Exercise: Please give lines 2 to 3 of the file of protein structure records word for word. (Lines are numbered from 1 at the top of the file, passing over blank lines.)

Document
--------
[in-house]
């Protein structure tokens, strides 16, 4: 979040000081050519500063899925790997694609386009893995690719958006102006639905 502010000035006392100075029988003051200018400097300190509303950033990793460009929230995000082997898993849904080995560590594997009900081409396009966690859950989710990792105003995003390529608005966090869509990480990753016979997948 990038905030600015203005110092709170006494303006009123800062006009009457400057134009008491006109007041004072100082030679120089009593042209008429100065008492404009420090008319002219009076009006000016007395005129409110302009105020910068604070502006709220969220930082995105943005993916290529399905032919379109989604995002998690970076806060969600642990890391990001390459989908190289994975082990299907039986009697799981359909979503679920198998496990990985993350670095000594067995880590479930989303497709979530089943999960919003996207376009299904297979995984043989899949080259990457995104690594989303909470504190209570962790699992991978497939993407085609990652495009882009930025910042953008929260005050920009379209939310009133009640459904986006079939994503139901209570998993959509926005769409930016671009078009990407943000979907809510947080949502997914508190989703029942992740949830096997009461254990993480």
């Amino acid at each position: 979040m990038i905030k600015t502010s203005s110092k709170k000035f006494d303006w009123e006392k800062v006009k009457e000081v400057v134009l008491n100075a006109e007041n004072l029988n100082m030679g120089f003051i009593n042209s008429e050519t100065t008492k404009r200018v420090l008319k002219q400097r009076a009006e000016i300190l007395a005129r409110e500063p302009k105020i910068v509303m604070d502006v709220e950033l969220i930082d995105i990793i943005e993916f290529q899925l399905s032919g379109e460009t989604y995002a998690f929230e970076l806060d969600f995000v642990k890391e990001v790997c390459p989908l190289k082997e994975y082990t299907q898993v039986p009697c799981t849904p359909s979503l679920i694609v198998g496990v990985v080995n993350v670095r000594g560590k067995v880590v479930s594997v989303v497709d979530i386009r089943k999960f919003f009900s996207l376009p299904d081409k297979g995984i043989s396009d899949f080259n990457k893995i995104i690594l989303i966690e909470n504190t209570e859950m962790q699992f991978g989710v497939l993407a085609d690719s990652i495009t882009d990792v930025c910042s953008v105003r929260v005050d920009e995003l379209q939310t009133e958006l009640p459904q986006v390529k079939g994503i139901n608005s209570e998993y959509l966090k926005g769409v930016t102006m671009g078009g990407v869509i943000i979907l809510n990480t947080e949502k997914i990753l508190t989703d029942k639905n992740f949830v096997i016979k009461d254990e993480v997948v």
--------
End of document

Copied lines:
């Protein structure tokens, strides 16, 4: 979040000081050519500063899925790997694609386009893995690719958006102006639905 502010000035006392100075029988003051200018400097300190509303950033990793460009929230995000082997898993849904080995560590594997009900081409396009966690859950989710990792105003995003390529608005966090869509990480990753016979997948 990038905030600015203005110092709170006494303006009123800062006009009457400057134009008491006109007041004072100082030679120089009593042209008429100065008492404009420090008319002219009076009006000016007395005129409110302009105020910068604070502006709220969220930082995105943005993916290529399905032919379109989604995002998690970076806060969600642990890391990001390459989908190289994975082990299907039986009697799981359909979503679920198998496990990985993350670095000594067995880590479930989303497709979530089943999960919003996207376009299904297979995984043989899949080259990457995104690594989303909470504190209570962790699992991978497939993407085609990652495009882009930025910042953008929260005050920009379209939310009133009640459904986006079939994503139901209570998993959509926005769409930016671009078009990407943000979907809510947080949502997914508190989703029942992740949830096997009461254990993480």
């Amino acid at each position: 979040m990038i905030k600015t502010s203005s110092k709170k000035f006494d303006w009123e006392k800062v006009k009457e000081v400057v134009l008491n100075a006109e007041n004072l029988n100082m030679g120089f003051i009593n042209s008429e050519t100065t008492k404009r200018v420090l008319k002219q400097r009076a009006e000016i300190l007395a005129r409110e500063p302009k105020i910068v509303m604070d502006v709220e950033l969220i930082d995105i990793i943005e993916f290529q899925l399905s032919g379109e460009t989604y995002a998690f929230e970076l806060d969600f995000v642990k890391e990001v790997c390459p989908l190289k082997e994975y082990t299907q898993v039986p009697c799981t849904p359909s979503l679920i694609v198998g496990v990985v080995n993350v670095r000594g560590k067995v880590v479930s594997v989303v497709d979530i386009r089943k999960f919003f009900s996207l376009p299904d081409k297979g995984i043989s396009d899949f080259n990457k893995i995104i690594l989303i966690e909470n504190t209570e859950m962790q699992f991978g989710v497939l993407a085609d690719s990652i495009t882009d990792v930025c910042s953008v105003r929260v005050d920009e995003l379209q939310t009133e958006l009640p459904q986006v390529k079939g994503i139901n608005s209570e998993y959509l966090k926005g769409v930016t102006m671009g078009g990407v869509i943000i979907l809510n990480t947080e949502k997914i990753l508190t989703d029942k639905n992740f949830v096997i016979k009461d254990e993480v997948v």